The other important takeaway from this graph is the dotted line, which represents his average OPS throughout his career. The line is around the .850 mark (.854 to be exact), which is comfortably above-average.
Even removing his 2017 season (the best of his career, and one he hasn’t been able to replicate since) his career numbers are still strong: .839 OPS and 122 wRC+.
Hoskins may have a lot of highs and a lot of lows, but this graph shows the highs have always outweighed the lows. He has finished every season of his career with above-average offensive numbers.
For proof that the highs outweigh the lows, we can look to Win Probability Added (WPA). WPA measures “the change in Win Expectancy from one plate appearance to the next and credits or debits the player based on how much their action increased their team’s odds of winning.”
Hoskins has amassed a 40.96 negative WPA throughout his career, and 45.57 positive WPA. Overall, that means his actions have increased the Phillies’ chances of winning more often than they have decreased the Phillies’ chances of winning. In other words, the good has outweighed the bad.
It’s easy to feel like the cold streaks are hurting the team more than the hot streaks are helping, but this number shows that’s not really the case. Production is production, whether it comes steadily or in bunches.
To further explain this concept, we can imagine two different pitchers who finish with the exact same, above-average stats. Let’s say a 4.00 ERA in 175 innings pitched.
One pitcher got those stats by consistently pitching at an above-average level in every single appearance. Because of that, his team can be expected to have won more than half the games he started.
The other pitcher was far less consistent. Sometimes he performed like Cy Young, and sometimes he performed like a minor leaguer. However, he performed like Cy Young more often. Because of that, his team can also be expected to have won more than half the games he started.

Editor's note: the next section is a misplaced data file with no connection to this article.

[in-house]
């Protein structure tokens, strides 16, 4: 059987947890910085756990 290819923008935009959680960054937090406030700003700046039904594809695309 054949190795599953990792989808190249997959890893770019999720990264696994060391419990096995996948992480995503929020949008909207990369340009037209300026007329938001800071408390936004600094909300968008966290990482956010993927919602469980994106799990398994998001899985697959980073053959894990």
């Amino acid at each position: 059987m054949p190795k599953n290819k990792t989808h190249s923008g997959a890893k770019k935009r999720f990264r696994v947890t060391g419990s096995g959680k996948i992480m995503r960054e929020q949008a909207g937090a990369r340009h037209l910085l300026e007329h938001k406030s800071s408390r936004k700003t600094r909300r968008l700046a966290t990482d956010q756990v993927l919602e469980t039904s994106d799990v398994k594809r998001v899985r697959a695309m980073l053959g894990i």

I find this concept is easier to understand with pitchers — because their individual performances have more of an impact on the game — but the same logic can be applied to hitters.
An above-average hitter can be expected to help his team win more often than not. A hitter who sometimes hits like Barry Bonds and who sometimes hits like Tommy Bond — but who hits like Barry Bonds more often — can also be expected to help his team win more than half their games.
It’s not a perfect analogy for Rhys Hoskins and his ups and downs (I’m not saying he always hits like Barry Bonds during his hot streaks) but it does a good job of explaining why consistency isn’t really that important in baseball.
Hoskins hurts the team during his cold streaks, but he helps the team during his hot streaks. By the end of the year, the help always outweighs the hurt. It’s that simple.
Rhys Hoskins is a good baseball player. Over his last 162 games, he has 41 home runs, 102 runs scored, and 105 RBI. He’s hitting .243/.333/.522 with an .855 OPS and a 127 wRC+ (thanks to Schmenkman for alerting me to how good Hoskins has been over his last 162).
Those are good numbers — yes, good numbers even for a first baseman who can’t run and who struggles on defense. Even his batting average, the weakest aspect of his offensive game, is league average in that span.
Rhys Hoskins can be frustrating to watch, and I don’t begrudge you if your aren’t a fan. For me, the joy and excitement I get out of watching his hot streaks far outweighs the frustration of watching his cold streaks, and he’s one of my favorite players. But I don’t expect everyone to feel the same way.
What I can’t accept, however, is the argument that Rhys Hoskins isn’t a good player or that he is somehow hurting the team. Hoskins is a strong hitter, and if the Phillies do finally end their postseason drought this season, his bat will be one of the major reasons why.